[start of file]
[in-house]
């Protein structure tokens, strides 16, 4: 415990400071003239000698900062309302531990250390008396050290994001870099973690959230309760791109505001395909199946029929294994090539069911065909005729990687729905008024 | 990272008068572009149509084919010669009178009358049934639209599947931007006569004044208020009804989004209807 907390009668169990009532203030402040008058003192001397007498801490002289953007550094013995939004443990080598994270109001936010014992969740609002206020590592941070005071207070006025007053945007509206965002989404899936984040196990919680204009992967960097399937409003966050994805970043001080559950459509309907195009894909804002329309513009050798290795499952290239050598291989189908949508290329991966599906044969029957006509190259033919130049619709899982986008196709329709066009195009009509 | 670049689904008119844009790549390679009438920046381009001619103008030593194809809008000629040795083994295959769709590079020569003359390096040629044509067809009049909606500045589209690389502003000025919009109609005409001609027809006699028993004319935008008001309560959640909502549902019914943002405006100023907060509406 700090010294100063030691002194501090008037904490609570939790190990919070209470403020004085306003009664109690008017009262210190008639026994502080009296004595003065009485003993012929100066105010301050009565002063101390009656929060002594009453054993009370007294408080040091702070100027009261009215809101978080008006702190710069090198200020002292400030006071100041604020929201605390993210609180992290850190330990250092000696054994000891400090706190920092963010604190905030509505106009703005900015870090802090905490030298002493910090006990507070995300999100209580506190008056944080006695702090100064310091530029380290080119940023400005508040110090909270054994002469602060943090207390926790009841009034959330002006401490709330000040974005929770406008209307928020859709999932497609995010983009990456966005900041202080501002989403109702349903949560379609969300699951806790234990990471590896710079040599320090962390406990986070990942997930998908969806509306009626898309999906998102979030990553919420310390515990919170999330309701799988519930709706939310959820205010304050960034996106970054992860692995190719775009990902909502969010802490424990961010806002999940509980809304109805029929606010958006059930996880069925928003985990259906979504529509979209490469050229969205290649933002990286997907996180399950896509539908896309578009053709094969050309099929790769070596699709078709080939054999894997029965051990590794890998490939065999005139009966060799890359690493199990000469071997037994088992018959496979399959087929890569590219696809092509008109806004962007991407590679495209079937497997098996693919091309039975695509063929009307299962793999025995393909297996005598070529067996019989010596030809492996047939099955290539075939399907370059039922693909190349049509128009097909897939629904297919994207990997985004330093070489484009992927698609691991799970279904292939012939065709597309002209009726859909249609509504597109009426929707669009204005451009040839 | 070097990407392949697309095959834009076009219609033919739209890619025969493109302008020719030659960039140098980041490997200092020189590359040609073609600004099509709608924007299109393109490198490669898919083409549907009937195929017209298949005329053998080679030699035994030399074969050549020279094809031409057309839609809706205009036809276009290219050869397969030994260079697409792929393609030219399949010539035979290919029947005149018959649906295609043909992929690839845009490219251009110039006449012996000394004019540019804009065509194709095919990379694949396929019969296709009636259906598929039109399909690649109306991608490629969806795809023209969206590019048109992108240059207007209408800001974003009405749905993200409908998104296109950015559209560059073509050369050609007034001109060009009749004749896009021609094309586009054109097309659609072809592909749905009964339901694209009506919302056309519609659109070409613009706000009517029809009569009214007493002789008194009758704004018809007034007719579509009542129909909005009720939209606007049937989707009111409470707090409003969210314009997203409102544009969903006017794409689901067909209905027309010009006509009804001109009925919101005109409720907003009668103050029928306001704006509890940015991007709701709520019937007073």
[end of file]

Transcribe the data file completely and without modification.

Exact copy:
[in-house]
């Protein structure tokens, strides 16, 4: 415990400071003239000698900062309302531990250390008396050290994001870099973690959230309760791109505001395909199946029929294994090539069911065909005729990687729905008024 | 990272008068572009149509084919010669009178009358049934639209599947931007006569004044208020009804989004209807 907390009668169990009532203030402040008058003192001397007498801490002289953007550094013995939004443990080598994270109001936010014992969740609002206020590592941070005071207070006025007053945007509206965002989404899936984040196990919680204009992967960097399937409003966050994805970043001080559950459509309907195009894909804002329309513009050798290795499952290239050598291989189908949508290329991966599906044969029957006509190259033919130049619709899982986008196709329709066009195009009509 | 670049689904008119844009790549390679009438920046381009001619103008030593194809809008000629040795083994295959769709590079020569003359390096040629044509067809009049909606500045589209690389502003000025919009109609005409001609027809006699028993004319935008008001309560959640909502549902019914943002405006100023907060509406 700090010294100063030691002194501090008037904490609570939790190990919070209470403020004085306003009664109690008017009262210190008639026994502080009296004595003065009485003993012929100066105010301050009565002063101390009656929060002594009453054993009370007294408080040091702070100027009261009215809101978080008006702190710069090198200020002292400030006071100041604020929201605390993210609180992290850190330990250092000696054994000891400090706190920092963010604190905030509505106009703005900015870090802090905490030298002493910090006990507070995300999100209580506190008056944080006695702090100064310091530029380290080119940023400005508040110090909270054994002469602060943090207390926790009841009034959330002006401490709330000040974005929770406008209307928020859709999932497609995010983009990456966005900041202080501002989403109702349903949560379609969300699951806790234990990471590896710079040599320090962390406990986070990942997930998908969806509306009626898309999906998102979030990553919420310390515990919170999330309701799988519930709706939310959820205010304050960034996106970054992860692995190719775009990902909502969010802490424990961010806002999940509980809304109805029929606010958006059930996880069925928003985990259906979504529509979209490469050229969205290649933002990286997907996180399950896509539908896309578009053709094969050309099929790769070596699709078709080939054999894997029965051990590794890998490939065999005139009966060799890359690493199990000469071997037994088992018959496979399959087929890569590219696809092509008109806004962007991407590679495209079937497997098996693919091309039975695509063929009307299962793999025995393909297996005598070529067996019989010596030809492996047939099955290539075939399907370059039922693909190349049509128009097909897939629904297919994207990997985004330093070489484009992927698609691991799970279904292939012939065709597309002209009726859909249609509504597109009426929707669009204005451009040839 | 070097990407392949697309095959834009076009219609033919739209890619025969493109302008020719030659960039140098980041490997200092020189590359040609073609600004099509709608924007299109393109490198490669898919083409549907009937195929017209298949005329053998080679030699035994030399074969050549020279094809031409057309839609809706205009036809276009290219050869397969030994260079697409792929393609030219399949010539035979290919029947005149018959649906295609043909992929690839845009490219251009110039006449012996000394004019540019804009065509194709095919990379694949396929019969296709009636259906598929039109399909690649109306991608490629969806795809023209969206590019048109992108240059207007209408800001974003009405749905993200409908998104296109950015559209560059073509050369050609007034001109060009009749004749896009021609094309586009054109097309659609072809592909749905009964339901694209009506919302056309519609659109070409613009706000009517029809009569009214007493002789008194009758704004018809007034007719579509009542129909909005009720939209606007049937989707009111409470707090409003969210314009997203409102544009969903006017794409689901067909209905027309010009006509009804001109009925919101005109409720907003009668103050029928306001704006509890940015991007709701709520019937007073």